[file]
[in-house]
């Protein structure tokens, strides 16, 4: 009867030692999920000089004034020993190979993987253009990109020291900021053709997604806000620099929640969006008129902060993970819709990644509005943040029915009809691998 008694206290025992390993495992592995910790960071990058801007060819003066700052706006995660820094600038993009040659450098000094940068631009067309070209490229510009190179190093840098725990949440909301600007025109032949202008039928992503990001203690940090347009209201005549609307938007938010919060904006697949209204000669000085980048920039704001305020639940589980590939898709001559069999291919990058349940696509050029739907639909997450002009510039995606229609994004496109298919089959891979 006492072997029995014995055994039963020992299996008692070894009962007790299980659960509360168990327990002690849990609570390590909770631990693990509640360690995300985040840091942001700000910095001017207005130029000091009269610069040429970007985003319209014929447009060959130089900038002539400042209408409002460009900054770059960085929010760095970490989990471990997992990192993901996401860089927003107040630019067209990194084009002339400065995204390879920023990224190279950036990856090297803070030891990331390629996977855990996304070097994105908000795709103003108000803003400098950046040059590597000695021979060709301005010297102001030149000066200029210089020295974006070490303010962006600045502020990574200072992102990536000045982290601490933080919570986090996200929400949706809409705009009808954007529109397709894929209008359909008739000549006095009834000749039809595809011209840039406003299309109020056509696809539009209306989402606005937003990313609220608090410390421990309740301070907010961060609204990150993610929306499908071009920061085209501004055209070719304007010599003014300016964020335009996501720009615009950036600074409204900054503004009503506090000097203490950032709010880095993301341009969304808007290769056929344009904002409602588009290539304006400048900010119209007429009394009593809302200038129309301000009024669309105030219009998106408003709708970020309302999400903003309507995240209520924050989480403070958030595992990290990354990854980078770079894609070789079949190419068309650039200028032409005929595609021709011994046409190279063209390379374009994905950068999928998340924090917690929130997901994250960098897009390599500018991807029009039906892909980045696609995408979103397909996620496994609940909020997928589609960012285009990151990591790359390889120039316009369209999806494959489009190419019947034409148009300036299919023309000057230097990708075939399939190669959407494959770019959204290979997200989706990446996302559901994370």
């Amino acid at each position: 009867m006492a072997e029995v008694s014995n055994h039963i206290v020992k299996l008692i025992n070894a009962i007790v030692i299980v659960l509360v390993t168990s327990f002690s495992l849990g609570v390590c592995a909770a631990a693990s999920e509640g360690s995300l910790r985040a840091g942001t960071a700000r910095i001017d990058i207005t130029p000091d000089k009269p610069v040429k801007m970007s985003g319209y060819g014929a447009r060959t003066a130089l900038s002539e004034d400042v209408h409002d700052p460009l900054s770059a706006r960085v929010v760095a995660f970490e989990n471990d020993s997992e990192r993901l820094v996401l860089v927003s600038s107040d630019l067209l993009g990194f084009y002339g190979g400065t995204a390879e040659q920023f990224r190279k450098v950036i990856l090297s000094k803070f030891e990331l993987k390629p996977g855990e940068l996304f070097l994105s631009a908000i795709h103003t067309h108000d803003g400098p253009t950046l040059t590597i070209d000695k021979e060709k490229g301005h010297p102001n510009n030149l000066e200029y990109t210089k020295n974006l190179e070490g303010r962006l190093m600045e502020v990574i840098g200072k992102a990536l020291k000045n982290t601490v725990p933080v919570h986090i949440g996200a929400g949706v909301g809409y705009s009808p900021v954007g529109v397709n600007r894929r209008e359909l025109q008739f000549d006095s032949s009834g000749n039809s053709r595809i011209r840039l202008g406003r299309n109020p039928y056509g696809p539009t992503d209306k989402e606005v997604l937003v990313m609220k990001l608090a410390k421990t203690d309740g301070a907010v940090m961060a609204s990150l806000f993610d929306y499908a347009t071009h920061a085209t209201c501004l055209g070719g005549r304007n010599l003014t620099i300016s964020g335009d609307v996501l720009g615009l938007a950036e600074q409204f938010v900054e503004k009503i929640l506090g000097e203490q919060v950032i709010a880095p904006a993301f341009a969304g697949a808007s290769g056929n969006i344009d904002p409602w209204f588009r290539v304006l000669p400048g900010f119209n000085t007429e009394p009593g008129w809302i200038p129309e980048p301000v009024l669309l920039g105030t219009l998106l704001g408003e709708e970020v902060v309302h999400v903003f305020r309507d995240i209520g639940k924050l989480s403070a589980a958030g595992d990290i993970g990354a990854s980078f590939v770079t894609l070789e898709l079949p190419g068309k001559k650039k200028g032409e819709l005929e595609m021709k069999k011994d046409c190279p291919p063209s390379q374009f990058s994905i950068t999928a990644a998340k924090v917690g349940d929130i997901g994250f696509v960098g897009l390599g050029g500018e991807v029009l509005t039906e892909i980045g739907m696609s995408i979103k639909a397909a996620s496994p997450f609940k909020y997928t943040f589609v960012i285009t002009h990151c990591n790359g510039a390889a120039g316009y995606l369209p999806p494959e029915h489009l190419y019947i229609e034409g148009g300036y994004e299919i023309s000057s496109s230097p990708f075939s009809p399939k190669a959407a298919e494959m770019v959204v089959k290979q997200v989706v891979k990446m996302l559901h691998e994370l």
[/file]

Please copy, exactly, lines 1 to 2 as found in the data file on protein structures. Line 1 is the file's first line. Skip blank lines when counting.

[in-house]
């Protein structure tokens, strides 16, 4: 009867030692999920000089004034020993190979993987253009990109020291900021053709997604806000620099929640969006008129902060993970819709990644509005943040029915009809691998 008694206290025992390993495992592995910790960071990058801007060819003066700052706006995660820094600038993009040659450098000094940068631009067309070209490229510009190179190093840098725990949440909301600007025109032949202008039928992503990001203690940090347009209201005549609307938007938010919060904006697949209204000669000085980048920039704001305020639940589980590939898709001559069999291919990058349940696509050029739907639909997450002009510039995606229609994004496109298919089959891979 006492072997029995014995055994039963020992299996008692070894009962007790299980659960509360168990327990002690849990609570390590909770631990693990509640360690995300985040840091942001700000910095001017207005130029000091009269610069040429970007985003319209014929447009060959130089900038002539400042209408409002460009900054770059960085929010760095970490989990471990997992990192993901996401860089927003107040630019067209990194084009002339400065995204390879920023990224190279950036990856090297803070030891990331390629996977855990996304070097994105908000795709103003108000803003400098950046040059590597000695021979060709301005010297102001030149000066200029210089020295974006070490303010962006600045502020990574200072992102990536000045982290601490933080919570986090996200929400949706809409705009009808954007529109397709894929209008359909008739000549006095009834000749039809595809011209840039406003299309109020056509696809539009209306989402606005937003990313609220608090410390421990309740301070907010961060609204990150993610929306499908071009920061085209501004055209070719304007010599003014300016964020335009996501720009615009950036600074409204900054503004009503506090000097203490950032709010880095993301341009969304808007290769056929344009904002409602588009290539304006400048900010119209007429009394009593809302200038129309301000009024669309105030219009998106408003709708970020309302999400903003309507995240209520924050989480403070958030595992990290990354990854980078770079894609070789079949190419068309650039200028032409005929595609021709011994046409190279063209390379374009994905950068999928998340924090917690929130997901994250960098897009390599500018991807029009039906892909980045696609995408979103397909996620496994609940909020997928589609960012285009990151990591790359390889120039316009369209999806494959489009190419019947034409148009300036299919023309000057230097990708075939399939190669959407494959770019959204290979997200989706990446996302559901994370």